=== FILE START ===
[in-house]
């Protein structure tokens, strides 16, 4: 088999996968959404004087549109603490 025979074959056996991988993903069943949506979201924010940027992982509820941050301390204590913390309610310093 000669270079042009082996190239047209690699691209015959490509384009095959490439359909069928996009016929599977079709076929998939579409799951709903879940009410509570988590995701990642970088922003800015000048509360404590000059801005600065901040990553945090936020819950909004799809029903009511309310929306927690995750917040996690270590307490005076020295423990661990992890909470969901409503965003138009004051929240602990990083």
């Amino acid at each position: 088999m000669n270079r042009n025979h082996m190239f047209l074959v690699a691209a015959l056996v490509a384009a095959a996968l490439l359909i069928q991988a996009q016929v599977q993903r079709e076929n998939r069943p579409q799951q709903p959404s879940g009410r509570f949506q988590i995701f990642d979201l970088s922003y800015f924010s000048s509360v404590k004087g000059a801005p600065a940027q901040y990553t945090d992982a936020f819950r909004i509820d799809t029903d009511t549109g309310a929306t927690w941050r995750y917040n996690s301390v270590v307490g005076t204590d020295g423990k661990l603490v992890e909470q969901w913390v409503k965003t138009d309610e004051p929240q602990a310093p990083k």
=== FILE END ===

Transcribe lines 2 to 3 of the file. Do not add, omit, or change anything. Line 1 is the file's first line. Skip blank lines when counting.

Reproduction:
């Protein structure tokens, strides 16, 4: 088999996968959404004087549109603490 025979074959056996991988993903069943949506979201924010940027992982509820941050301390204590913390309610310093 000669270079042009082996190239047209690699691209015959490509384009095959490439359909069928996009016929599977079709076929998939579409799951709903879940009410509570988590995701990642970088922003800015000048509360404590000059801005600065901040990553945090936020819950909004799809029903009511309310929306927690995750917040996690270590307490005076020295423990661990992890909470969901409503965003138009004051929240602990990083």
């Amino acid at each position: 088999m000669n270079r042009n025979h082996m190239f047209l074959v690699a691209a015959l056996v490509a384009a095959a996968l490439l359909i069928q991988a996009q016929v599977q993903r079709e076929n998939r069943p579409q799951q709903p959404s879940g009410r509570f949506q988590i995701f990642d979201l970088s922003y800015f924010s000048s509360v404590k004087g000059a801005p600065a940027q901040y990553t945090d992982a936020f819950r909004i509820d799809t029903d009511t549109g309310a929306t927690w941050r995750y917040n996690s301390v270590v307490g005076t204590d020295g423990k661990l603490v992890e909470q969901w913390v409503k965003t138009d309610e004051p929240q602990a310093p990083k």